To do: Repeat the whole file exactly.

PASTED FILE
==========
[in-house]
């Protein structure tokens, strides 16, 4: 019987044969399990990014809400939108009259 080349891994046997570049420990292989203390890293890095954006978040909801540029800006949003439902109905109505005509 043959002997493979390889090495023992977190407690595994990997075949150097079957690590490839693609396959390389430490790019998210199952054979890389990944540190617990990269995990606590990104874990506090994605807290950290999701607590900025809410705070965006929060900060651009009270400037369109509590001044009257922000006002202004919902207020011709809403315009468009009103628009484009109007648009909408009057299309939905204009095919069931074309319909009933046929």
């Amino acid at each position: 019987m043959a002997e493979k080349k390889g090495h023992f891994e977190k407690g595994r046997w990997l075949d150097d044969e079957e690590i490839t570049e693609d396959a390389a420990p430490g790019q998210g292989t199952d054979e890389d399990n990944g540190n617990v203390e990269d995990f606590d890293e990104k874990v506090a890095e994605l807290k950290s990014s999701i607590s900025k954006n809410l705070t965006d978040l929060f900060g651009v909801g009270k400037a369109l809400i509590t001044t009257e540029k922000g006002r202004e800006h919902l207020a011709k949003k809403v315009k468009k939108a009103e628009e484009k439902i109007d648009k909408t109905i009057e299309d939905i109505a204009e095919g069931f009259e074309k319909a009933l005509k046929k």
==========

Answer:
[in-house]
């Protein structure tokens, strides 16, 4: 019987044969399990990014809400939108009259 080349891994046997570049420990292989203390890293890095954006978040909801540029800006949003439902109905109505005509 043959002997493979390889090495023992977190407690595994990997075949150097079957690590490839693609396959390389430490790019998210199952054979890389990944540190617990990269995990606590990104874990506090994605807290950290999701607590900025809410705070965006929060900060651009009270400037369109509590001044009257922000006002202004919902207020011709809403315009468009009103628009484009109007648009909408009057299309939905204009095919069931074309319909009933046929």
């Amino acid at each position: 019987m043959a002997e493979k080349k390889g090495h023992f891994e977190k407690g595994r046997w990997l075949d150097d044969e079957e690590i490839t570049e693609d396959a390389a420990p430490g790019q998210g292989t199952d054979e890389d399990n990944g540190n617990v203390e990269d995990f606590d890293e990104k874990v506090a890095e994605l807290k950290s990014s999701i607590s900025k954006n809410l705070t965006d978040l929060f900060g651009v909801g009270k400037a369109l809400i509590t001044t009257e540029k922000g006002r202004e800006h919902l207020a011709k949003k809403v315009k468009k939108a009103e628009e484009k439902i109007d648009k909408t109905i009057e299309d939905i109505a204009e095919g069931f009259e074309k319909a009933l005509k046929k």